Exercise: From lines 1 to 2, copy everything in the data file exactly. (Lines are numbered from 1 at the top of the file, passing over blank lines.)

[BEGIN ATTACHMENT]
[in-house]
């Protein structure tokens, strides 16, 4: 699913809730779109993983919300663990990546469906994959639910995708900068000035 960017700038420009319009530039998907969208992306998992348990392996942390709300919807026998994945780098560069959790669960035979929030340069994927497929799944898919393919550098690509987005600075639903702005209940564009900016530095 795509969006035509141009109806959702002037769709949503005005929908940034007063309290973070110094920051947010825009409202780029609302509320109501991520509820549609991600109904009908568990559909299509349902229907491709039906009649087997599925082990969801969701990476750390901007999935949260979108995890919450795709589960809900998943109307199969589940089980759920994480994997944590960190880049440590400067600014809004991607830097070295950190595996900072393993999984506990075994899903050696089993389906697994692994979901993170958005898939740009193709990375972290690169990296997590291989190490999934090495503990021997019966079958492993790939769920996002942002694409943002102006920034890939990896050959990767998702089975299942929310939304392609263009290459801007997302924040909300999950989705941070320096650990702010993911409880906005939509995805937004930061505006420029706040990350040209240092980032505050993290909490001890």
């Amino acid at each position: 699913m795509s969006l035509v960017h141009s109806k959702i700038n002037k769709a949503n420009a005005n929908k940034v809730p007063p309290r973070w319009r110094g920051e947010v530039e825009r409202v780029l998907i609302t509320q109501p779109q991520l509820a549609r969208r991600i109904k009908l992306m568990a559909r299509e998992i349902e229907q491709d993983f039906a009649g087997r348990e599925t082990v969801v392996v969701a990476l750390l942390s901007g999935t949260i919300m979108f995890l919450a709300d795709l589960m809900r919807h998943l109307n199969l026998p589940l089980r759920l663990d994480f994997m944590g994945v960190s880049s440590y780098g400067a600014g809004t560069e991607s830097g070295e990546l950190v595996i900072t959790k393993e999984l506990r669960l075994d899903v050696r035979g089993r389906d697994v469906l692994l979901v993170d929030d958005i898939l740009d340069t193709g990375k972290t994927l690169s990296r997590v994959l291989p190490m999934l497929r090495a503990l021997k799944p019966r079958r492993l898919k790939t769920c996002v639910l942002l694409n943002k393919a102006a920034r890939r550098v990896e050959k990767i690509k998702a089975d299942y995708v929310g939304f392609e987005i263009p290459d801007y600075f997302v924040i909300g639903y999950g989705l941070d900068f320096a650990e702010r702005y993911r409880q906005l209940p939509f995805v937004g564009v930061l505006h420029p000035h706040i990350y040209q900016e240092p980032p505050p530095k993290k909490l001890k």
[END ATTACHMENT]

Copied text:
[in-house]
């Protein structure tokens, strides 16, 4: 699913809730779109993983919300663990990546469906994959639910995708900068000035 960017700038420009319009530039998907969208992306998992348990392996942390709300919807026998994945780098560069959790669960035979929030340069994927497929799944898919393919550098690509987005600075639903702005209940564009900016530095 795509969006035509141009109806959702002037769709949503005005929908940034007063309290973070110094920051947010825009409202780029609302509320109501991520509820549609991600109904009908568990559909299509349902229907491709039906009649087997599925082990969801969701990476750390901007999935949260979108995890919450795709589960809900998943109307199969589940089980759920994480994997944590960190880049440590400067600014809004991607830097070295950190595996900072393993999984506990075994899903050696089993389906697994692994979901993170958005898939740009193709990375972290690169990296997590291989190490999934090495503990021997019966079958492993790939769920996002942002694409943002102006920034890939990896050959990767998702089975299942929310939304392609263009290459801007997302924040909300999950989705941070320096650990702010993911409880906005939509995805937004930061505006420029706040990350040209240092980032505050993290909490001890």